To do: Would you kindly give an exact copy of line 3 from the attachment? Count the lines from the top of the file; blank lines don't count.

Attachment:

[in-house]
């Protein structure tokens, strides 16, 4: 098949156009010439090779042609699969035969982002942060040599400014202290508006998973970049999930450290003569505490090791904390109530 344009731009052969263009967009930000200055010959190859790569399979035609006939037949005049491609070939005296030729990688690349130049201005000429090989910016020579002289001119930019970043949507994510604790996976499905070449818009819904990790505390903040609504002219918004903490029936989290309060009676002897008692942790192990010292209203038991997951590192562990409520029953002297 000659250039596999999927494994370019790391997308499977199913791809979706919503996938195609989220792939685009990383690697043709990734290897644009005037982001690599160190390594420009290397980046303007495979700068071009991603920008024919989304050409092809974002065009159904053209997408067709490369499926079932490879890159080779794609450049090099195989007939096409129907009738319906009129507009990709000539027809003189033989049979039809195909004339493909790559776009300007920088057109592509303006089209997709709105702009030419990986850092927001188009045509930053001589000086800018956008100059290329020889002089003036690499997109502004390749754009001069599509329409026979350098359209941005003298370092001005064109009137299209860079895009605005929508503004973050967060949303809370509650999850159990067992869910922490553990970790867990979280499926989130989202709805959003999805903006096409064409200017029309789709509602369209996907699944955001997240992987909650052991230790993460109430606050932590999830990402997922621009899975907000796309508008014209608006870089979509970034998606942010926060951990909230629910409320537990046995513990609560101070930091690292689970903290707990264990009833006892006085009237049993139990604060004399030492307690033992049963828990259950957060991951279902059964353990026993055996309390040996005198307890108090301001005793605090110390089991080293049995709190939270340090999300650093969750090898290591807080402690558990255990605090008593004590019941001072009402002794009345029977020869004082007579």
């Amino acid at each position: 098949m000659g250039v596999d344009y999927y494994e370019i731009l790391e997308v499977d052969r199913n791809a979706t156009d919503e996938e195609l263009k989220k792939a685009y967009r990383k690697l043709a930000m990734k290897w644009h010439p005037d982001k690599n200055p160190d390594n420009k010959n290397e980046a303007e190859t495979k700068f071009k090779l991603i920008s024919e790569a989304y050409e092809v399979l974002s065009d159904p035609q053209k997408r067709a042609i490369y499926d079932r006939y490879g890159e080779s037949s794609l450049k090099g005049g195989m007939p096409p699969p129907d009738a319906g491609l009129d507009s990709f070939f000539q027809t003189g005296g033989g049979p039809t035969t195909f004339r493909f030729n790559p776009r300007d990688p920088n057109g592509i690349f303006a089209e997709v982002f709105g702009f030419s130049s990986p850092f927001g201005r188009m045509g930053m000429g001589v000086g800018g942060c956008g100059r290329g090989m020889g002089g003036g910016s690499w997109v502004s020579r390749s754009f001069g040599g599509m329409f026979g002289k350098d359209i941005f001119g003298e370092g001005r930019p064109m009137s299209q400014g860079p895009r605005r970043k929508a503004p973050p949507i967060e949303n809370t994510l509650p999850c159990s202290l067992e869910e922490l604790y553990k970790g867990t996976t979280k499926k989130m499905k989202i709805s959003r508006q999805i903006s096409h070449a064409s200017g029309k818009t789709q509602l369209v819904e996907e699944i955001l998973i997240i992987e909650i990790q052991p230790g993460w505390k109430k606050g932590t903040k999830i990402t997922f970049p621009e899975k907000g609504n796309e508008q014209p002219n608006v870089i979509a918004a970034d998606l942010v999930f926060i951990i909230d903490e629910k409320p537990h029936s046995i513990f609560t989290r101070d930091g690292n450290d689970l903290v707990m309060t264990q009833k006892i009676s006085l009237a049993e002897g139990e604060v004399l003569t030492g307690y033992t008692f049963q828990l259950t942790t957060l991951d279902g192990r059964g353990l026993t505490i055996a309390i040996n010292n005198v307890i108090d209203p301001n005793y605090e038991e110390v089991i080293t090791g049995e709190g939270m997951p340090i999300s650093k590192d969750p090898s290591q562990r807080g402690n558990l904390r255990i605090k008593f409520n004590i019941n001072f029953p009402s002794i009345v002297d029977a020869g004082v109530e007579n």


């Amino acid at each position: 098949m000659g250039v596999d344009y999927y494994e370019i731009l790391e997308v499977d052969r199913n791809a979706t156009d919503e996938e195609l263009k989220k792939a685009y967009r990383k690697l043709a930000m990734k290897w644009h010439p005037d982001k690599n200055p160190d390594n420009k010959n290397e980046a303007e190859t495979k700068f071009k090779l991603i920008s024919e790569a989304y050409e092809v399979l974002s065009d159904p035609q053209k997408r067709a042609i490369y499926d079932r006939y490879g890159e080779s037949s794609l450049k090099g005049g195989m007939p096409p699969p129907d009738a319906g491609l009129d507009s990709f070939f000539q027809t003189g005296g033989g049979p039809t035969t195909f004339r493909f030729n790559p776009r300007d990688p920088n057109g592509i690349f303006a089209e997709v982002f709105g702009f030419s130049s990986p850092f927001g201005r188009m045509g930053m000429g001589v000086g800018g942060c956008g100059r290329g090989m020889g002089g003036g910016s690499w997109v502004s020579r390749s754009f001069g040599g599509m329409f026979g002289k350098d359209i941005f001119g003298e370092g001005r930019p064109m009137s299209q400014g860079p895009r605005r970043k929508a503004p973050p949507i967060e949303n809370t994510l509650p999850c159990s202290l067992e869910e922490l604790y553990k970790g867990t996976t979280k499926k989130m499905k989202i709805s959003r508006q999805i903006s096409h070449a064409s200017g029309k818009t789709q509602l369209v819904e996907e699944i955001l998973i997240i992987e909650i990790q052991p230790g993460w505390k109430k606050g932590t903040k999830i990402t997922f970049p621009e899975k907000g609504n796309e508008q014209p002219n608006v870089i979509a918004a970034d998606l942010v999930f926060i951990i909230d903490e629910k409320p537990h029936s046995i513990f609560t989290r101070d930091g690292n450290d689970l903290v707990m309060t264990q009833k006892i009676s006085l009237a049993e002897g139990e604060v004399l003569t030492g307690y033992t008692f049963q828990l259950t942790t957060l991951d279902g192990r059964g353990l026993t505490i055996a309390i040996n010292n005198v307890i108090d209203p301001n005793y605090e038991e110390v089991i080293t090791g049995e709190g939270m997951p340090i999300s650093k590192d969750p090898s290591q562990r807080g402690n558990l904390r255990i605090k008593f409520n004590i019941n001072f029953p009402s002794i009345v002297d029977a020869g004082v109530e007579n």